ILLINOIS CHANGES LAW FOR LAW ENFORCEMENT ASSET FORFEITURE

Assets (cash, vehicle, merchandise) seized by Law Enforcement now subject to different rules for return of assets.

Illinois Law just changed in a way that will benefit innocent consumers.  A little-known facet of local law enforcement procedure to many Americans, “Asset Forfeiture” has gained a bit of notoriety over the past few years as horror stories have gained more media attention.  Simply put, local rules in counties across the country allow police to seize items that they believe to be the product of illegal activity (or intended to further illegal activity) upon an inspection. This would mean that a cop that pulls over a car travelling through a county in Central Illinois due to speeding could believe he has probable cause to inspect the vehicle for drugs or money.  Upon inspection, if the officer discovers that the person is carrying $5,000 in case.  Based upon this discovery, the officer declares, “I have probable cause that this is the proceeds from illegal drug sales!”

What happens next?

Most people probably think that the police cannot simply keep the money without any proof or evidence that it is actually the proceeds of illegal drug sales.  Most people would be wrong.  At least under what used to be the law in Illinois and is still the law in the vast majority of other jurisdictions.  Keep in mind, this would be the case regardless of whether the person was arrested.  In other words, the Civil Forfeiture law did not require there to be any related criminal prosecution of the individual.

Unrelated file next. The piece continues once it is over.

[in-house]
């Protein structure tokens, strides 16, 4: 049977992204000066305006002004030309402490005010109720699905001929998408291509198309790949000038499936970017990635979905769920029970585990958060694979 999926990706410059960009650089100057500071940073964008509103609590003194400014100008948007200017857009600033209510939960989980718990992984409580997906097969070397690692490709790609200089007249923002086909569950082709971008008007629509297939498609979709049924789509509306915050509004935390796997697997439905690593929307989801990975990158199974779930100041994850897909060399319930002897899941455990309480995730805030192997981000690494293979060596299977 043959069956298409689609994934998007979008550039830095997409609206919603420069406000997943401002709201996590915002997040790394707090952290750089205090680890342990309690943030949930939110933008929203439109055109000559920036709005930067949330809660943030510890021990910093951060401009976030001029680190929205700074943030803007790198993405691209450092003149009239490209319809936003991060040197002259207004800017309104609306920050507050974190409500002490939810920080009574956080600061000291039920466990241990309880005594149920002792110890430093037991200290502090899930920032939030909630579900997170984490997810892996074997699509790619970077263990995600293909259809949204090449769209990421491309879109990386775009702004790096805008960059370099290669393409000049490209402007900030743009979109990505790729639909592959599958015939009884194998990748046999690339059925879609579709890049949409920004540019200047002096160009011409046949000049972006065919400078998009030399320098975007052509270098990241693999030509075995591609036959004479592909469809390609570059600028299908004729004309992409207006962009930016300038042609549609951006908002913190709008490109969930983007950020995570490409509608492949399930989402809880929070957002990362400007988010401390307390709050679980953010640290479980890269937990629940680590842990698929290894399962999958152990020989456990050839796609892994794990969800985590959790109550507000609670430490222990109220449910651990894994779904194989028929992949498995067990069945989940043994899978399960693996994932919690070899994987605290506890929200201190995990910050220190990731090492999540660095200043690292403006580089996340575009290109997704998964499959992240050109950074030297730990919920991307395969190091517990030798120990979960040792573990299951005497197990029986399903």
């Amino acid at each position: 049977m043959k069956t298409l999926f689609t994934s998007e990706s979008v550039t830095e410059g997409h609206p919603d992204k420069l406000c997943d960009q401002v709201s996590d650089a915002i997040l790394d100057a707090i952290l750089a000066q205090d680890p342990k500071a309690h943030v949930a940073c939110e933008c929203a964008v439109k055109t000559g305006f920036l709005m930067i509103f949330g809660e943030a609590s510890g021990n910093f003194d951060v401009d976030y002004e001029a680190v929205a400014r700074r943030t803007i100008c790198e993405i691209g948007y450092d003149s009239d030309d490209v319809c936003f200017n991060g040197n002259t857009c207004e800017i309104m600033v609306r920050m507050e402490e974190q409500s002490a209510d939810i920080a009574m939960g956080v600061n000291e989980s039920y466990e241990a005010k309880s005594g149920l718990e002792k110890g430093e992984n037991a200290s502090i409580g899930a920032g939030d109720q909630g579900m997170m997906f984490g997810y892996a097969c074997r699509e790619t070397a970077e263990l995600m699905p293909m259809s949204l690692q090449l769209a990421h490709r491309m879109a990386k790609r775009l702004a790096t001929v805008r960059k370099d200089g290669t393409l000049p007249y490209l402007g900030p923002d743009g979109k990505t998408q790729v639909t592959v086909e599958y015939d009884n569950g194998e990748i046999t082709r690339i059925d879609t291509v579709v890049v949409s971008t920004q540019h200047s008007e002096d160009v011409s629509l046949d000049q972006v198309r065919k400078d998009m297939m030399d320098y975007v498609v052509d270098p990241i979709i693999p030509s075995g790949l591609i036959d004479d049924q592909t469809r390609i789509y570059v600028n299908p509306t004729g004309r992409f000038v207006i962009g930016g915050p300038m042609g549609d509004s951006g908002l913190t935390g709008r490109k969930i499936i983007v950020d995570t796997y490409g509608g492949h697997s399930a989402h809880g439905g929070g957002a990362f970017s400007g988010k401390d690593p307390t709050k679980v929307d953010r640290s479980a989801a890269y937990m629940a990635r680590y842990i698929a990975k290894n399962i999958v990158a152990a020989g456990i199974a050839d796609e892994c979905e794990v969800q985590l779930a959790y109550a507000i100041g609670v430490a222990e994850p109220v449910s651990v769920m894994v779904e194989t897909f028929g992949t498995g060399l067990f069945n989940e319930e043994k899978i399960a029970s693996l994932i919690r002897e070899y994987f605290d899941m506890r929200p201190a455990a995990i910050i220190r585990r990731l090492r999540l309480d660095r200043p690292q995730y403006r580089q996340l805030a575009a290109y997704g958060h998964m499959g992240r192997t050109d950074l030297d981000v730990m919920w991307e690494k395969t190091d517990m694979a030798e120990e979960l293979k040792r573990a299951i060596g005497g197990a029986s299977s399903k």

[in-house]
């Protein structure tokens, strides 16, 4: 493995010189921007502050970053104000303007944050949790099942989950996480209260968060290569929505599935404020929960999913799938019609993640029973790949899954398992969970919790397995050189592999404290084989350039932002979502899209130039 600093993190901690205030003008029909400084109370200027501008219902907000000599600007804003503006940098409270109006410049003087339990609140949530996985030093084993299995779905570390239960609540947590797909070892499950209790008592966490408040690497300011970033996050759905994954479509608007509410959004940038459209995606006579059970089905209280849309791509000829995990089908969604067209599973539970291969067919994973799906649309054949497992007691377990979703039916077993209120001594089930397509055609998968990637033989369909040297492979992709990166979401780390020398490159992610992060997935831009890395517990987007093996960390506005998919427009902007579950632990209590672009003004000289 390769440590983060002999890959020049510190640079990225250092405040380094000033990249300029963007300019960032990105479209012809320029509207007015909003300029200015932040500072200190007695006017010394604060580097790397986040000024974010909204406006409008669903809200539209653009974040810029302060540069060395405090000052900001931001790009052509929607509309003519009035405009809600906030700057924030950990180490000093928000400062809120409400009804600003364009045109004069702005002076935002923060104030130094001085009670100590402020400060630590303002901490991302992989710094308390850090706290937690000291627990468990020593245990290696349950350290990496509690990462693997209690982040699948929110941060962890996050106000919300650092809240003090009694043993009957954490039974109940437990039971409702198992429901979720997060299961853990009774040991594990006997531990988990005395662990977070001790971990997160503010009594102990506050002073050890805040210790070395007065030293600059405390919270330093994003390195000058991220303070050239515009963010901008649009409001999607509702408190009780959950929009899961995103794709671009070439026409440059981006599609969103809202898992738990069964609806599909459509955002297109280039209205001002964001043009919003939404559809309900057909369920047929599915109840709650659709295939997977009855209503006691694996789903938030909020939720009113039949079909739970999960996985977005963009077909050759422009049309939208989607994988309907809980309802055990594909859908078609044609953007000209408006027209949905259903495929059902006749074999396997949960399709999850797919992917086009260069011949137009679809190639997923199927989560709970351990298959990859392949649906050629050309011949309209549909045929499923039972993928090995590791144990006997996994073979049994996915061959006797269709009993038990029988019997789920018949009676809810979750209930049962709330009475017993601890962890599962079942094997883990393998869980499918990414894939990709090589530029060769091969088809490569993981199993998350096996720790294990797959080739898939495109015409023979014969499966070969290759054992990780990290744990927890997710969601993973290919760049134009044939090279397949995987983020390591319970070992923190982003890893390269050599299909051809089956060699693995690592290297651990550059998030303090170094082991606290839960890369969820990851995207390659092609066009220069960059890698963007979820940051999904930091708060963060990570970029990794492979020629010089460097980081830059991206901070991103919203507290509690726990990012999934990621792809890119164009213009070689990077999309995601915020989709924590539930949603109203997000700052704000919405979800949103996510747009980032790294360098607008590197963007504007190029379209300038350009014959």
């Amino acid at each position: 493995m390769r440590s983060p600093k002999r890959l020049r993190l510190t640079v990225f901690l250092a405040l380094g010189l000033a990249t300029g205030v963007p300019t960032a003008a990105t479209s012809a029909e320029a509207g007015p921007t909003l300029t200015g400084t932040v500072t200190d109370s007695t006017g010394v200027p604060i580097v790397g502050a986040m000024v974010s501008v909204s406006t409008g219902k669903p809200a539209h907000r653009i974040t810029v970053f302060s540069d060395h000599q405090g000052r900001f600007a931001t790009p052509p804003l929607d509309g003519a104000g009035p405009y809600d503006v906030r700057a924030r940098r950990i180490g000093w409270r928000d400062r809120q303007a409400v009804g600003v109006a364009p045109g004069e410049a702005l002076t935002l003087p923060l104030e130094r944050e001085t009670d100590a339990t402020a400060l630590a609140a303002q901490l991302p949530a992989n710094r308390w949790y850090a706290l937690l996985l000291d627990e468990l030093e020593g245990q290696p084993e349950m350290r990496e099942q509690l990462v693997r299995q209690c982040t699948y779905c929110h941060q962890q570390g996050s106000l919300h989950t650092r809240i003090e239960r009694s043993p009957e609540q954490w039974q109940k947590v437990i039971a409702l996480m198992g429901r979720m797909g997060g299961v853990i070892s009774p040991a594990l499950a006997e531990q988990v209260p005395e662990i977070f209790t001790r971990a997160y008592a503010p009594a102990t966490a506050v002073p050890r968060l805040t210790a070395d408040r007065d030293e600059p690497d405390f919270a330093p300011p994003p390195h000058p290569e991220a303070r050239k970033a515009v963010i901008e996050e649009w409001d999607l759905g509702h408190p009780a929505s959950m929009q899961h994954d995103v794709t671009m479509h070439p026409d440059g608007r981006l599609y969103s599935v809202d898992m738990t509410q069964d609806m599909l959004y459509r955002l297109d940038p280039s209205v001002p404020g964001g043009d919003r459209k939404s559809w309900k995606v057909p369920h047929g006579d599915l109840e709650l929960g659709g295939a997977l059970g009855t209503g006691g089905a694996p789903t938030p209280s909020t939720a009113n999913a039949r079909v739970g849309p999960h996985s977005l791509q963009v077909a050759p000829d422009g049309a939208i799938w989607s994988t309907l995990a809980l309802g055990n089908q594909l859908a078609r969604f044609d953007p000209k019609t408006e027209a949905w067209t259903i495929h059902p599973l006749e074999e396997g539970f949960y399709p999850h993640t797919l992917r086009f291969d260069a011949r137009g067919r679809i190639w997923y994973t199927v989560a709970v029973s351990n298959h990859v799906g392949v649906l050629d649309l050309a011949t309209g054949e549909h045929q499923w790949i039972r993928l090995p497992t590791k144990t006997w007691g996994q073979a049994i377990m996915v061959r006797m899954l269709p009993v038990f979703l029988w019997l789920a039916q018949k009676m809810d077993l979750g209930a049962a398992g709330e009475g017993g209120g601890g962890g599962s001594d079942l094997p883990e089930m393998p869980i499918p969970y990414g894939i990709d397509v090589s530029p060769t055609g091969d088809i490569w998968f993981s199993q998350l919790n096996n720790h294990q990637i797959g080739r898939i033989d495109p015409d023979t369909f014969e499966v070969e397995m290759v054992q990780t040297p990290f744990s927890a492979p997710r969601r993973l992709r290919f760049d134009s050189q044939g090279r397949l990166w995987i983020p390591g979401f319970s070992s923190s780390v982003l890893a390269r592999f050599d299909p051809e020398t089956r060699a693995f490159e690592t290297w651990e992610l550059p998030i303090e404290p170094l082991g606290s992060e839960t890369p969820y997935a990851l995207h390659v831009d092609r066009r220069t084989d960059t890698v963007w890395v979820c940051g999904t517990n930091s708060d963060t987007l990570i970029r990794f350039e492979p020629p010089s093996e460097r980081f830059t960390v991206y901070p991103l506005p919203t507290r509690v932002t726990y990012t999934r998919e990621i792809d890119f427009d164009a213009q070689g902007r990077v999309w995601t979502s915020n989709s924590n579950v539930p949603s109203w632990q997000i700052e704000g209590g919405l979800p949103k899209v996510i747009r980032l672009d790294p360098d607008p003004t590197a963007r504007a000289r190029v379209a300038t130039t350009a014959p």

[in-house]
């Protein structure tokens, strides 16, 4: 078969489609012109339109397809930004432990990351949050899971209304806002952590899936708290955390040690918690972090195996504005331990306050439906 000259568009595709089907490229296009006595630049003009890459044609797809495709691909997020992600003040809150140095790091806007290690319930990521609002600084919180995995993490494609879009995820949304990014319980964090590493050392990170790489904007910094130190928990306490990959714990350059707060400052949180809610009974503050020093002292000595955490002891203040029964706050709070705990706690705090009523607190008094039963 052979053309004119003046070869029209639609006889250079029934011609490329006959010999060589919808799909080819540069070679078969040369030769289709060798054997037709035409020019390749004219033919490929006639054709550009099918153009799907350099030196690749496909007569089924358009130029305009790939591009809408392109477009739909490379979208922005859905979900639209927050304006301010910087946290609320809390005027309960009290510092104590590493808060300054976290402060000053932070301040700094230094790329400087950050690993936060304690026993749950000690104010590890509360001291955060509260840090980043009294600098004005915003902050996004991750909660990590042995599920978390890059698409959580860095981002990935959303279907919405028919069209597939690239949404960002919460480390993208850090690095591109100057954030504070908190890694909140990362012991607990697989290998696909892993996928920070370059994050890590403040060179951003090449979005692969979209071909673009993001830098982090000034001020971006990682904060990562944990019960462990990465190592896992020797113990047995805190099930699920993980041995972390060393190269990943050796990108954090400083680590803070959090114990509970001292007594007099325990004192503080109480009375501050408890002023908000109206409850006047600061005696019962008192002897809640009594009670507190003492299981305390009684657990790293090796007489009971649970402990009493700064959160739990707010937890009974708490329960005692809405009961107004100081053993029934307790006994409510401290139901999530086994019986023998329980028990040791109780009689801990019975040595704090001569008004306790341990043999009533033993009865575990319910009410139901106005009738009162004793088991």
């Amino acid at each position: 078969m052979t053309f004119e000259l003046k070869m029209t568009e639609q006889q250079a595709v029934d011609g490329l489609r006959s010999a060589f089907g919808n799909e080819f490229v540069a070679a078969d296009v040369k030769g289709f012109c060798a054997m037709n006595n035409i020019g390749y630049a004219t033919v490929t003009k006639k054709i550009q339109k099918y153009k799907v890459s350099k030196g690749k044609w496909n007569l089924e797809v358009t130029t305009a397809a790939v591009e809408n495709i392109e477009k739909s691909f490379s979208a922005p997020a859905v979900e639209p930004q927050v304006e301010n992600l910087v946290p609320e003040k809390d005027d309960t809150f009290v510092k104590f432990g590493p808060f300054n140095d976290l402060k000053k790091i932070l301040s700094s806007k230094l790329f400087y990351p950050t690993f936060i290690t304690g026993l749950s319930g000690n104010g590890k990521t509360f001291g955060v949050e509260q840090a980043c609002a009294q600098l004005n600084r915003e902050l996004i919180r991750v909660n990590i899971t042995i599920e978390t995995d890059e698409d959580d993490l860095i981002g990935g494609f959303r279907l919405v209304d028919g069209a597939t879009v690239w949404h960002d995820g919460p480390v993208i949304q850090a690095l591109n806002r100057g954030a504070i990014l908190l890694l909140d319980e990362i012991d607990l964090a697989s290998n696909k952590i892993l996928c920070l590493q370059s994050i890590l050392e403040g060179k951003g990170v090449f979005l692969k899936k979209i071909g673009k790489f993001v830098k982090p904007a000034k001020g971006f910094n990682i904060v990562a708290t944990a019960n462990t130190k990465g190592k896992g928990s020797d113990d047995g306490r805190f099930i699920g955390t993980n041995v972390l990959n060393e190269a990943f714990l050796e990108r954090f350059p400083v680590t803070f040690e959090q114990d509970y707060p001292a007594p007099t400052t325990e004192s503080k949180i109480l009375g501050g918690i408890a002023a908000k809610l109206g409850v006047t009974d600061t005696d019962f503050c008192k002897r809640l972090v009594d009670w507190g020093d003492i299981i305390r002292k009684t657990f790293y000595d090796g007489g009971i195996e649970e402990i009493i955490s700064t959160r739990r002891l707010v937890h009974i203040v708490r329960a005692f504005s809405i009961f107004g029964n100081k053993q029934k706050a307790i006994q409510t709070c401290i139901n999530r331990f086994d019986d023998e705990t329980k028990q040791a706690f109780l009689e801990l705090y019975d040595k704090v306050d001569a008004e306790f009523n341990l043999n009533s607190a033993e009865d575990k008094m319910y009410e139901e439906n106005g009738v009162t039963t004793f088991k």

Surprising Law

Under Federal Law, if cash, a car, a palette of DVDs, or any other ‘item’ seized by Police based upon the belief that the items are tied to illegal activity, the burden is then on the person claiming the goods to prove that the goods are not tied to illegal activity (18 U.S. Code § 983).  That’s right, by a “preponderance of the evidence,” which is a civil burden of proof (meaning more probable than not), you need to prove you didn’t steal the car or rob someone to get your money.  Now, for most people, it would seem obvious that they should be able to prove something like that.

But how?  Sales records?  Bank statements?  Ready to hire a lawyer to file the Asset Claim and present the evidence?  How much will that cost?  And what if it happens while driving across country to a new home where you’re carrying cash because you’re moving?  You’d have to spend the time and money to return to the jurisdiction of the seizure.

Identifying the Injustice

In the past few years, more journalists and media personalities have been identifying what happens in these cases.  The brilliant comedian and social injustice lampooner, John Oliver (Twitter: @iamjohnoliver) who hosts the program Last Week Tonight, did a remarkable job explaining the law and profiling some of its unjust applications October 5, 2014.  The episode was also reviewed by Ryan Reed (Twitter: @rysreed) of the Rolling Stone Magazine.